Sep 17 2007
Best selling author and marketing genius Seth Godin’s blog is ranked 15th in the world by Technorati. No other marketing blogger even cracks the top 50 (Brian Clark’s Copyblogger is #56, making it the second highest ranked marketing blog on Technorati). He has been compared to David Ogilvy and Leo Burnett, and has been dubbed America’s greatest marketer. And he’s here on the Buzz Bin talking about social media and the things that fascinate him.
BB: The Dip was great. It was also priced aggressively and your fastest selling book. Did you intend to get it in as many hands as possible, and why?
SG: Why bother writing a book at all? It’s certainly not to make a profit. It’s to make a difference. To spread ideas. So, if I can make a book that spreads, I’ve succeeded.
BB: Social networks are all the rage, and Squidoo is one of the more mature networks. What’s next for Squidoo?
SG: Squidoo is growing like a teenager, not so mature yet. We just launched squidwho.com, which is a hoot… give it a try. We’ll be launching several more in the next month or two. Lots of room to grow!
BB: Yoyodyne was a great company focused on permission marketing. Now social media is really about inspiring consumers to “raise their hand.” Has social media realized your early vision of permission marketing’s future?
SG: Not yet. Permission marketing works when marketers start trying to find products for their customers instead of customers for their products. That’s a huge shift, and it’s happening, but slowly.
It’s interesting to think about the idea of a ‘friend’ on Facebook is a little odd. It’s not really your friend, not most of the time. Just someone who has given you permission.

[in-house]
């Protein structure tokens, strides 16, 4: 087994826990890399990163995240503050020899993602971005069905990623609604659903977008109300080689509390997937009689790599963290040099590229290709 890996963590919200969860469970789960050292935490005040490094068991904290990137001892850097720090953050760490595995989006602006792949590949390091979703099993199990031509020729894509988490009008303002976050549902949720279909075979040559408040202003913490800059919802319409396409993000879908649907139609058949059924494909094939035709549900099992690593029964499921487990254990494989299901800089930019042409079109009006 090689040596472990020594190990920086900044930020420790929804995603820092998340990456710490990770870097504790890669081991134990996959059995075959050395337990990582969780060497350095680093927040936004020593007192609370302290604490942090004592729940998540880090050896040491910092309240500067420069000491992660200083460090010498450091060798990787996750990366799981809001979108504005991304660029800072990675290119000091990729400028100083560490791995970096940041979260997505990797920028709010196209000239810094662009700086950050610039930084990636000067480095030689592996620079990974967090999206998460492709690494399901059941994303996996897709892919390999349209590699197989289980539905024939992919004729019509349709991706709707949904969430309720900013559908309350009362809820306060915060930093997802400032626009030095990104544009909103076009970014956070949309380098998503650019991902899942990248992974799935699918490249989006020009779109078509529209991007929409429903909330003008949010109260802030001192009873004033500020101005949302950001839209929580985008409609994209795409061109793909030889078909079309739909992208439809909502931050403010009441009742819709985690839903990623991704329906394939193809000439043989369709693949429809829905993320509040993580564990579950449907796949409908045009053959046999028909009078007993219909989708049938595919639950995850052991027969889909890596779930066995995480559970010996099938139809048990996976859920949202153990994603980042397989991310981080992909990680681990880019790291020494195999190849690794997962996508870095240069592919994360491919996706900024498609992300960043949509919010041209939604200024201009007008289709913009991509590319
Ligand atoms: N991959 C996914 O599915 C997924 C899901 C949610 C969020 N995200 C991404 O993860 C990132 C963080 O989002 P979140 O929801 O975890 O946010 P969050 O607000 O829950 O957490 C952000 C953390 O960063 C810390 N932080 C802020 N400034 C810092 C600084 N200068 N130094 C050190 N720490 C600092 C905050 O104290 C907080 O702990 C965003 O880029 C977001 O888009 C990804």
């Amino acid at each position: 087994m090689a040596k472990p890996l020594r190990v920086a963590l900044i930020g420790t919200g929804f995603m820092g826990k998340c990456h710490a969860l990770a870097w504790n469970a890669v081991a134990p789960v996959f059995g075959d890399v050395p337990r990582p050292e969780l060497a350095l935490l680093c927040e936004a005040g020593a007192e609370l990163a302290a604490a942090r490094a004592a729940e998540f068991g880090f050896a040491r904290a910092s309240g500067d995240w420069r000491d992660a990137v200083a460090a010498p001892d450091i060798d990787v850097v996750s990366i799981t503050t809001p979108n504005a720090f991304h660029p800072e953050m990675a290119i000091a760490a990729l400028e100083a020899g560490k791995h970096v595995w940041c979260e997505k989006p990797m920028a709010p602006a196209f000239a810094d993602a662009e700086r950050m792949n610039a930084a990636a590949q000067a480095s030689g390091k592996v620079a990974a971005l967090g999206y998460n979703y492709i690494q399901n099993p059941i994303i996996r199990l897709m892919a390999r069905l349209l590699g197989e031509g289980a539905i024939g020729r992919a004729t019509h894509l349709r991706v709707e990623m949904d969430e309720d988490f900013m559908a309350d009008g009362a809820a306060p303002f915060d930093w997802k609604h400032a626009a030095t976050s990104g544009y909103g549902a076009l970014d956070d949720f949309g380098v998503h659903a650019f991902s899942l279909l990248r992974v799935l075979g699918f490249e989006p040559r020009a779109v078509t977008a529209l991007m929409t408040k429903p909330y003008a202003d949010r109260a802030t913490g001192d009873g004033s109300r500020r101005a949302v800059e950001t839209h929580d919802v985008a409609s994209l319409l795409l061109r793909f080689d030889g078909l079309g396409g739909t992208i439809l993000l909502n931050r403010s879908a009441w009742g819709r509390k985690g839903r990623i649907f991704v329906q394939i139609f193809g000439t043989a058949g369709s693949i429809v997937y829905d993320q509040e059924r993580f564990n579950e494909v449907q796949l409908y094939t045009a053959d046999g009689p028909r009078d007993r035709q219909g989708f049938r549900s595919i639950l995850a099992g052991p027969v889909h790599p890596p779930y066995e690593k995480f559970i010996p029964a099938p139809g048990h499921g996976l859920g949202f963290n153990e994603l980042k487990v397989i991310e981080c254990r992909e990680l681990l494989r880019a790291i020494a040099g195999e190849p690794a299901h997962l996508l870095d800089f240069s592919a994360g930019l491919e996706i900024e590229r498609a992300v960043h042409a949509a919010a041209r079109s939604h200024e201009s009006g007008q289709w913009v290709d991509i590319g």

BB: Businesses are starting to really eye social media for marketing purposes. What do you think will happen as more businesses engage their communities directly?
SG: Businesses screw up all the time. They do it by being greedy and non-transparent and breaking promises. I have no doubt that they will do that here, big time.
BB: Do you still work with individual companies periodically?
SG: Actually, I’ve never done consulting. I figure if I take your money to solve a problem, then I should (solve it). But the problem is usually too difficult to be solved by an outsider. It’s up to the organization to take the lead and go do it.
BB: What do you find fascinating these days?
SG: We’re an inch down the mile of the internet road. Every week it changes more than we could have dreamed in 1996.
I’m also fascinated to watch how broken the presidential election process is, and how a leaderless system works to fix it while it’s still running.
I’m fascinated by how deluxe chocolate (85% cocoa, etc.) has caught on and reached the mass market.
I’m fascinated by how self-destructive the core of the internet geek community is, trashing their favorites after weeks or months.
I’m fascinated by how tiny businesses are a real thing now.
BB: What’s next for Seth Godin?
SG: New book out at the end of December.
Squidoo goes to our next steps.
Not to mention maybe a nap.